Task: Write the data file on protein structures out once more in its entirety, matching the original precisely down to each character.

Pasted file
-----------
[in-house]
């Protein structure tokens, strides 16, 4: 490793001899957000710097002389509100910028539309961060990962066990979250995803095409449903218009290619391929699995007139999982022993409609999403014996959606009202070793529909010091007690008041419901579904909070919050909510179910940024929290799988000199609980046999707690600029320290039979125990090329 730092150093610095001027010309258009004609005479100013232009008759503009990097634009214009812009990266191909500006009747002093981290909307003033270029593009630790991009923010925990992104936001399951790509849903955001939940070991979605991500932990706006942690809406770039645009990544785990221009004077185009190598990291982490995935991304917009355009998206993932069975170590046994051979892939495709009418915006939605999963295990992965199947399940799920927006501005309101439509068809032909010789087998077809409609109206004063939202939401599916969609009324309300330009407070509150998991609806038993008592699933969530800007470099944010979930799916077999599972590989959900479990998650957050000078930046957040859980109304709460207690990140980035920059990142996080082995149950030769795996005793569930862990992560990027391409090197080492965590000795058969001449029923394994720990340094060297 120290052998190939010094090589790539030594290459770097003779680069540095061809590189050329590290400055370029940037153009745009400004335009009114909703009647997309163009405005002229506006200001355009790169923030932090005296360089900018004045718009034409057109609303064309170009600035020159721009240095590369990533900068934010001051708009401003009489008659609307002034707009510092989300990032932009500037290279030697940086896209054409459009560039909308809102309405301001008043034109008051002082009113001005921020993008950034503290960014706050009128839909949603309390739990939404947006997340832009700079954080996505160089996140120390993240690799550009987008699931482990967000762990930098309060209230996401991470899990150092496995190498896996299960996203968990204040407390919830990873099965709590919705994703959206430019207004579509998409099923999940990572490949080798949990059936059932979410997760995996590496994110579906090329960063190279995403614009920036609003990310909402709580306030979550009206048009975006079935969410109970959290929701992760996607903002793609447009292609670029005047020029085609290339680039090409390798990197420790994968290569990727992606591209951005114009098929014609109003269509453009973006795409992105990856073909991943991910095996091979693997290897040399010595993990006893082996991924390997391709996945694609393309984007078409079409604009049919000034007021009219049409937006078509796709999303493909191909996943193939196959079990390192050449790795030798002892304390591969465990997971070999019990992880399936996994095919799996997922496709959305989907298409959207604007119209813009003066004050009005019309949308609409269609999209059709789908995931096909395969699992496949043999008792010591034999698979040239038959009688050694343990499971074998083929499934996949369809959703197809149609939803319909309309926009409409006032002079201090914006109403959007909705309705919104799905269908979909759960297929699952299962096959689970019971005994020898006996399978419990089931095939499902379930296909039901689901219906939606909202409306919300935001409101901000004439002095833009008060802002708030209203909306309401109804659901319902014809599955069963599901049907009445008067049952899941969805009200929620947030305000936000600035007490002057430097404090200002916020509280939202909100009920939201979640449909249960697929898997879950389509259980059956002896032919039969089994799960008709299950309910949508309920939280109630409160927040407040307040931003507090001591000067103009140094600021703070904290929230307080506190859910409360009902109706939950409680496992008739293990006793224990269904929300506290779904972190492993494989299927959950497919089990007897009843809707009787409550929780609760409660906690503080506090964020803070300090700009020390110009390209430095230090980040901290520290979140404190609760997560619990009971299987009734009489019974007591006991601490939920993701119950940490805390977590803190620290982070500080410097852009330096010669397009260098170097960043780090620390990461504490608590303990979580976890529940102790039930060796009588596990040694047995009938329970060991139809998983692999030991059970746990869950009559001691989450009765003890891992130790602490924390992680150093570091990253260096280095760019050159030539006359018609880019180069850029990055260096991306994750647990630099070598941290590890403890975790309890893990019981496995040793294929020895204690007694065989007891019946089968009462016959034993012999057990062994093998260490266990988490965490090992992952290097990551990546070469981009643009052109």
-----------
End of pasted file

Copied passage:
[in-house]
């Protein structure tokens, strides 16, 4: 490793001899957000710097002389509100910028539309961060990962066990979250995803095409449903218009290619391929699995007139999982022993409609999403014996959606009202070793529909010091007690008041419901579904909070919050909510179910940024929290799988000199609980046999707690600029320290039979125990090329 730092150093610095001027010309258009004609005479100013232009008759503009990097634009214009812009990266191909500006009747002093981290909307003033270029593009630790991009923010925990992104936001399951790509849903955001939940070991979605991500932990706006942690809406770039645009990544785990221009004077185009190598990291982490995935991304917009355009998206993932069975170590046994051979892939495709009418915006939605999963295990992965199947399940799920927006501005309101439509068809032909010789087998077809409609109206004063939202939401599916969609009324309300330009407070509150998991609806038993008592699933969530800007470099944010979930799916077999599972590989959900479990998650957050000078930046957040859980109304709460207690990140980035920059990142996080082995149950030769795996005793569930862990992560990027391409090197080492965590000795058969001449029923394994720990340094060297 120290052998190939010094090589790539030594290459770097003779680069540095061809590189050329590290400055370029940037153009745009400004335009009114909703009647997309163009405005002229506006200001355009790169923030932090005296360089900018004045718009034409057109609303064309170009600035020159721009240095590369990533900068934010001051708009401003009489008659609307002034707009510092989300990032932009500037290279030697940086896209054409459009560039909308809102309405301001008043034109008051002082009113001005921020993008950034503290960014706050009128839909949603309390739990939404947006997340832009700079954080996505160089996140120390993240690799550009987008699931482990967000762990930098309060209230996401991470899990150092496995190498896996299960996203968990204040407390919830990873099965709590919705994703959206430019207004579509998409099923999940990572490949080798949990059936059932979410997760995996590496994110579906090329960063190279995403614009920036609003990310909402709580306030979550009206048009975006079935969410109970959290929701992760996607903002793609447009292609670029005047020029085609290339680039090409390798990197420790994968290569990727992606591209951005114009098929014609109003269509453009973006795409992105990856073909991943991910095996091979693997290897040399010595993990006893082996991924390997391709996945694609393309984007078409079409604009049919000034007021009219049409937006078509796709999303493909191909996943193939196959079990390192050449790795030798002892304390591969465990997971070999019990992880399936996994095919799996997922496709959305989907298409959207604007119209813009003066004050009005019309949308609409269609999209059709789908995931096909395969699992496949043999008792010591034999698979040239038959009688050694343990499971074998083929499934996949369809959703197809149609939803319909309309926009409409006032002079201090914006109403959007909705309705919104799905269908979909759960297929699952299962096959689970019971005994020898006996399978419990089931095939499902379930296909039901689901219906939606909202409306919300935001409101901000004439002095833009008060802002708030209203909306309401109804659901319902014809599955069963599901049907009445008067049952899941969805009200929620947030305000936000600035007490002057430097404090200002916020509280939202909100009920939201979640449909249960697929898997879950389509259980059956002896032919039969089994799960008709299950309910949508309920939280109630409160927040407040307040931003507090001591000067103009140094600021703070904290929230307080506190859910409360009902109706939950409680496992008739293990006793224990269904929300506290779904972190492993494989299927959950497919089990007897009843809707009787409550929780609760409660906690503080506090964020803070300090700009020390110009390209430095230090980040901290520290979140404190609760997560619990009971299987009734009489019974007591006991601490939920993701119950940490805390977590803190620290982070500080410097852009330096010669397009260098170097960043780090620390990461504490608590303990979580976890529940102790039930060796009588596990040694047995009938329970060991139809998983692999030991059970746990869950009559001691989450009765003890891992130790602490924390992680150093570091990253260096280095760019050159030539006359018609880019180069850029990055260096991306994750647990630099070598941290590890403890975790309890893990019981496995040793294929020895204690007694065989007891019946089968009462016959034993012999057990062994093998260490266990988490965490090992992952290097990551990546070469981009643009052109």